The United States is a machine fueled by energy extracted from African Americans.
Police brutality is the most visceral example of the state taking our life force. Cellphone footage of this country’s first line of defense, its imperial team of overseers, taking the life from black folks works twofold: it not only documents the victim’s life being ended, but it deducts from the value of life of African American viewers.
What started the confrontation that led to an officer taking George Floyd’s life? Floyd’s attempt to exchange a counterfeit bill. A minor crime that ended in horrific fashion, and gives further evidence that capitalism and racism are a married couple of mosquitoes, pulling blood from black folks, everyday.
And this is only the most newsworthy and sensational of the long list of more covert extractions that happen to black folks everyday in America. Look at data around health disparities, incarceration rates, wealth, child mortality, education levels and life expectancy. These numbers show that life is pulled from us from the cradle to the grave.
Want qualitative evidence? Let’s talk about how passive comments in the classroom plant seeds of self-destruction in little boys and girls, which manifest for the rest of our lives. Let’s discuss how microagressions in the workplace chip away from the souls of black folks. Let’s focus on the stories of the overwhelming amount of unhoused African American people.
Unless you’re talking about changing the way America has had its knee on our neck in just about every facet of life, I don’t want to hear it this week. I don’t have the energy.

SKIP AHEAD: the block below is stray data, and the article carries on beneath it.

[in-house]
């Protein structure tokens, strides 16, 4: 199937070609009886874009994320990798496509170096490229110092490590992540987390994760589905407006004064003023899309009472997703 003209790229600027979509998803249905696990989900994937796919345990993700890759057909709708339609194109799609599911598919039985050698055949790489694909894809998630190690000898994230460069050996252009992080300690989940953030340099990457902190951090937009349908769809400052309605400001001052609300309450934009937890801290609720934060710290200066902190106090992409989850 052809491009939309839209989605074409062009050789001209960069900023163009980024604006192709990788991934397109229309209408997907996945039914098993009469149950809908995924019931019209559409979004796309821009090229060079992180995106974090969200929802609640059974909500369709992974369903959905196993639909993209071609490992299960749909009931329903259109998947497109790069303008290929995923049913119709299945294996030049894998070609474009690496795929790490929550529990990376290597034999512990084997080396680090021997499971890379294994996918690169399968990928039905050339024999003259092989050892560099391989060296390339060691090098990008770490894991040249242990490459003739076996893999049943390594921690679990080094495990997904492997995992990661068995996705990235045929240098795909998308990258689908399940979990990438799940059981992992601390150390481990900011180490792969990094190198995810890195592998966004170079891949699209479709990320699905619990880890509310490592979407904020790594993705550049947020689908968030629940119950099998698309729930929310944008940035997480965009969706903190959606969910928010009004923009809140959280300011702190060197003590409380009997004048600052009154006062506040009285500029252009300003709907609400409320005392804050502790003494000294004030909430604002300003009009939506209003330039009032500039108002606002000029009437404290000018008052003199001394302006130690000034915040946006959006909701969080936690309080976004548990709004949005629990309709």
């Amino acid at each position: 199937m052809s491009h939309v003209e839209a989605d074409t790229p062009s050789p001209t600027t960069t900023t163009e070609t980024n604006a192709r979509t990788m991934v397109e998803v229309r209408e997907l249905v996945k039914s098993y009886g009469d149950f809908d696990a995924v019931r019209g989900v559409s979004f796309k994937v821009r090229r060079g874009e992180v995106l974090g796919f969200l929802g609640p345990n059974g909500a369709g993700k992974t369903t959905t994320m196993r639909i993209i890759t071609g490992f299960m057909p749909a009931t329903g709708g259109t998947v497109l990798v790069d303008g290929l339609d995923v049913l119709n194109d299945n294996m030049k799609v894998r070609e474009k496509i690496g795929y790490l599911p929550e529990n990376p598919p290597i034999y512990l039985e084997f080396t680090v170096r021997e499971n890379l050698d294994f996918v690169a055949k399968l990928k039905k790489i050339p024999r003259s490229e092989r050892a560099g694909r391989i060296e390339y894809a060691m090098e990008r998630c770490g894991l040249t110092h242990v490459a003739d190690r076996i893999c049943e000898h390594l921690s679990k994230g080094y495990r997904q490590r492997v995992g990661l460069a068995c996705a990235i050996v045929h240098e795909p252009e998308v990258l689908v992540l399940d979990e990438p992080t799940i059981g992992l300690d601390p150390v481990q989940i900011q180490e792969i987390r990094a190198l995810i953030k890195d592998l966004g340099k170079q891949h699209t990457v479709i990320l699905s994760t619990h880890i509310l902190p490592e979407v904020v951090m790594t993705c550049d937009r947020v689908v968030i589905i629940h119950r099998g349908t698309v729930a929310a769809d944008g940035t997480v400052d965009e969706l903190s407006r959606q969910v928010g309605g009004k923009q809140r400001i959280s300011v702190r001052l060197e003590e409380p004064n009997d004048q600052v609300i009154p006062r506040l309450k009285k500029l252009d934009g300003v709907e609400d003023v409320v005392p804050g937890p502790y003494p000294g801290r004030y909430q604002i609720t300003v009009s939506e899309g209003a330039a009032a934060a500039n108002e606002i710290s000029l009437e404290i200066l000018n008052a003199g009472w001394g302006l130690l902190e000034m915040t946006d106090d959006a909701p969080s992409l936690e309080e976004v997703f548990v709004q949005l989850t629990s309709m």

That’s why I’m not out protesting. I’m not social media posting. I’m not making guest appearances on public radio specials about how the black community is feeling right now. I’m not staying up at 2am sending emails for nonprofits who want to save “at-risk youth,” or whatever term they use for black folks, but don’t have an exit strategy for when black folks are “saved.”
Appreciate the gesture, but I don’t really care for the “how are you feeling” texts. I’ll respond when the spirits moves me.
Otherwise, I’m not doing a damn thing that would take energy from me. America has taken enough.
I’m drawing a line in this stolen soil, because I know: If the system doesn’t kill you, you’ll die fighting it.
I spent a large part of this past weekend talking with my great-grandfather. He died over 60 years ago, but we still had a conversation that was right on time.
He called on me last week, when I learned that digital versions of Howard University’s yearbooks were made public. There he was, on page 27 of the 1942 edition, my mother’s paternal grandfather. Front, center and dapper—check out the kicks. He shares space on the page with the famous philosopher and theologian Howard Thurman. And he’s surrounded by images of Lewis K. Downing, E. Franklin Frazier and A.J. Blackburn—all of whom have buildings or centers named in their honor at the Mecca.
My great-grandfather, Dr. Leon A. Ransom, was a high-ranking graduate of Ohio State’s law school. He also earned a post-grad degree from Harvard. He went on to be a member of Howard University faculty for over a decade, serving as the acting dean of its law school from 1941 to 1946, during the war years.